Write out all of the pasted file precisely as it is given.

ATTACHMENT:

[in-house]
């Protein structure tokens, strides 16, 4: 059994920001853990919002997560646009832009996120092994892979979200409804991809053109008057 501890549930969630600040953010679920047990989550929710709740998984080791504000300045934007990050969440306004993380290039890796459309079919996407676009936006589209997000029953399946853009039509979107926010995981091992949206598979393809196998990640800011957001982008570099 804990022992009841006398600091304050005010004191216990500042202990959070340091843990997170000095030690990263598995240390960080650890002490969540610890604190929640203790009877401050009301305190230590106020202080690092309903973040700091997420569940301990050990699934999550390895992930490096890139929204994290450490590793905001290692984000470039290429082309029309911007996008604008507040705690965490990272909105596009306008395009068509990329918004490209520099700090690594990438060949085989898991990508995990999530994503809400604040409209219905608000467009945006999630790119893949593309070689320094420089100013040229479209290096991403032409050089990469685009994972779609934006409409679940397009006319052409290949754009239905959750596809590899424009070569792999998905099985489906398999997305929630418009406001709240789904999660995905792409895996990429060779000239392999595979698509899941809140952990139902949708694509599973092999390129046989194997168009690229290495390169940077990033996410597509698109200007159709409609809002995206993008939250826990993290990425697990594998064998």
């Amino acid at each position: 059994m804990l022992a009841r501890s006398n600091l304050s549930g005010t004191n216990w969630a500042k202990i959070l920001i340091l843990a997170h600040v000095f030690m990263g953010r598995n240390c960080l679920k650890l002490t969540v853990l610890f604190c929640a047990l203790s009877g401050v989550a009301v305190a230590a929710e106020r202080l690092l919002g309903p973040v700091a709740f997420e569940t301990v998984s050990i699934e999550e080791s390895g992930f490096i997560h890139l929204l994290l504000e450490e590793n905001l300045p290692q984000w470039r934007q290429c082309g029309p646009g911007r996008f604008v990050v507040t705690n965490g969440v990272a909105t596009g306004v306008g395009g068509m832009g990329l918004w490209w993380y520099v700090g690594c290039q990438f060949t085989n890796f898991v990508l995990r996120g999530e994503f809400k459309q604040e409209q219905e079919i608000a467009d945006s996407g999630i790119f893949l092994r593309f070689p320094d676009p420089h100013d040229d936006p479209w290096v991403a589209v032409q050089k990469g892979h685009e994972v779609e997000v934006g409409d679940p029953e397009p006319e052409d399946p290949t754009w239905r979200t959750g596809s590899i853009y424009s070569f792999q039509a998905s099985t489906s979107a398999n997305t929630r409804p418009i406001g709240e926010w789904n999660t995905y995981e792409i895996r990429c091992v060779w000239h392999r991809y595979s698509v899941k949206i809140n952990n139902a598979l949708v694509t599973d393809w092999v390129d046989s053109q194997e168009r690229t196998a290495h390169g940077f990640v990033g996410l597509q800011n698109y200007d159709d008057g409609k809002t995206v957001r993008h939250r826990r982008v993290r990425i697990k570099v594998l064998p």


[in-house]
């Protein structure tokens, strides 16, 4: 059994920001853990919002997560646009832009996120092994892979979200409804991809053109008057 501890549930969630600040953010679920047990989550929710709740998984080791504000300045934007990050969440306004993380290039890796459309079919996407676009936006589209997000029953399946853009039509979107926010995981091992949206598979393809196998990640800011957001982008570099 804990022992009841006398600091304050005010004191216990500042202990959070340091843990997170000095030690990263598995240390960080650890002490969540610890604190929640203790009877401050009301305190230590106020202080690092309903973040700091997420569940301990050990699934999550390895992930490096890139929204994290450490590793905001290692984000470039290429082309029309911007996008604008507040705690965490990272909105596009306008395009068509990329918004490209520099700090690594990438060949085989898991990508995990999530994503809400604040409209219905608000467009945006999630790119893949593309070689320094420089100013040229479209290096991403032409050089990469685009994972779609934006409409679940397009006319052409290949754009239905959750596809590899424009070569792999998905099985489906398999997305929630418009406001709240789904999660995905792409895996990429060779000239392999595979698509899941809140952990139902949708694509599973092999390129046989194997168009690229290495390169940077990033996410597509698109200007159709409609809002995206993008939250826990993290990425697990594998064998």
């Amino acid at each position: 059994m804990l022992a009841r501890s006398n600091l304050s549930g005010t004191n216990w969630a500042k202990i959070l920001i340091l843990a997170h600040v000095f030690m990263g953010r598995n240390c960080l679920k650890l002490t969540v853990l610890f604190c929640a047990l203790s009877g401050v989550a009301v305190a230590a929710e106020r202080l690092l919002g309903p973040v700091a709740f997420e569940t301990v998984s050990i699934e999550e080791s390895g992930f490096i997560h890139l929204l994290l504000e450490e590793n905001l300045p290692q984000w470039r934007q290429c082309g029309p646009g911007r996008f604008v990050v507040t705690n965490g969440v990272a909105t596009g306004v306008g395009g068509m832009g990329l918004w490209w993380y520099v700090g690594c290039q990438f060949t085989n890796f898991v990508l995990r996120g999530e994503f809400k459309q604040e409209q219905e079919i608000a467009d945006s996407g999630i790119f893949l092994r593309f070689p320094d676009p420089h100013d040229d936006p479209w290096v991403a589209v032409q050089k990469g892979h685009e994972v779609e997000v934006g409409d679940p029953e397009p006319e052409d399946p290949t754009w239905r979200t959750g596809s590899i853009y424009s070569f792999q039509a998905s099985t489906s979107a398999n997305t929630r409804p418009i406001g709240e926010w789904n999660t995905y995981e792409i895996r990429c091992v060779w000239h392999r991809y595979s698509v899941k949206i809140n952990n139902a598979l949708v694509t599973d393809w092999v390129d046989s053109q194997e168009r690229t196998a290495h390169g940077f990640v990033g996410l597509q800011n698109y200007d159709d008057g409609k809002t995206v957001r993008h939250r826990r982008v993290r990425i697990k570099v594998l064998p």